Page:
Background Questions have been raised about whether items of alexithymia scales assess the construct alexithymia and its key features, and no other related constructs. This study assessed the (discriminant) content validity of the most widely used alexithymia scale, i.e., the Toronto Alexithymia Scale (TAS-20). Methods Participants (n = 81) rated to what extent TAS-20 items and items of related constructs were relevant for assessing the constructs ‘alexithymia’, ‘difficulty identifying feelings’, ‘difficulty describing feelings’, ‘externally-oriented thinking’, ‘limited imaginal capacity’, ‘anxiety’, ‘depression’, and ‘health anxiety’. Results Results revealed that, overall, the TAS-20 did only partly measure ‘alexithymia’. Only the subscales ‘difficulty identifying feelings’ and ‘difficulty describing feelings’ represented ‘alexithymia’ and their intended construct, although some content overlap between these subscales was found. In addition, some items assessed (health) anxiety equally well or even better. Conclusions Revision of the TAS-20 is recommended to adequately assess all key features of alexithymia. Findings with the TAS-20 need to be interpreted with caution in people suffering from medical conditions. [less ▲]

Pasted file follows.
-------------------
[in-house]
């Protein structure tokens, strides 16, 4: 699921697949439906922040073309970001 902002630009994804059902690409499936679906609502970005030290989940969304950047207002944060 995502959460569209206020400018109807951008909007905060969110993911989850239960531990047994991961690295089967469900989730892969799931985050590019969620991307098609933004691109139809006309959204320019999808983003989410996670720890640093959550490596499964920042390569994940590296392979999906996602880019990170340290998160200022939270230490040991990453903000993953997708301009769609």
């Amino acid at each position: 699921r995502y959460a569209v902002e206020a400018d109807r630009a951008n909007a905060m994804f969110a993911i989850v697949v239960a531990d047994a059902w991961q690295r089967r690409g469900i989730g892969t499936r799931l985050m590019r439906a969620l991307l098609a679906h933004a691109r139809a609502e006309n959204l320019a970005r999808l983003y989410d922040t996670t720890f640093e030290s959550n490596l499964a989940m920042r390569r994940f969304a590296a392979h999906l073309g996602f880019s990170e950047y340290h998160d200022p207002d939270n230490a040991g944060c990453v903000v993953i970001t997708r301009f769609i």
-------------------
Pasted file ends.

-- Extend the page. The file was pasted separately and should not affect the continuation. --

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See detailOptimised biomolecular extraction for metagenomic analysis of microbial biofilms from high-mountain streams
Busi, Susheel Bhanu UL; Pramateftaki, Paraskevi; Brandani, Jade et al

in PeerJ (2020)

Glacier-fed streams (GFS) are harsh ecosystems dominated by microbial life organized in benthic biofilms, yet the biodiversity and ecosystem functions provided by these communities remain under ... [more ▼]

Glacier-fed streams (GFS) are harsh ecosystems dominated by microbial life organized in benthic biofilms, yet the biodiversity and ecosystem functions provided by these communities remain under-appreciated. To better understand the microbial processes and communities contributing to GFS ecosystems, it is necessary to leverage high throughput sequencing. Low biomass and high inorganic particle load in GFS sediment samples may affect nucleic acid extraction efficiency using extraction methods tailored to other extreme environments such as deep-sea sediments. Here, we benchmarked the utility and efficacy of four extraction protocols, including an up-scaled phenol-chloroform protocol. We found that established protocols for comparable sample types consistently failed to yield sufficient high-quality DNA, delineating the extreme character of GFS. The methods differed in the success of downstream applications such as library preparation and sequencing. An adapted phenol-chloroform-based extraction method resulted in higher yields and better recovered the expected taxonomic profile and abundance of reconstructed genomes when compared to commercially-available methods. Affordable and straight-forward, this method consistently recapitulated the abundance and genomes of a mock community, including eukaryotes. Moreover, by increasing the amount of input sediment, the protocol is readily adjustable to the microbial load of the processed samples without compromising protocol efficiency. Our study provides a first systematic and extensive analysis of the different options for extraction of nucleic acids from glacier-fed streams for high-throughput sequencing applications, which may be applied to other extreme environments. [less ▲]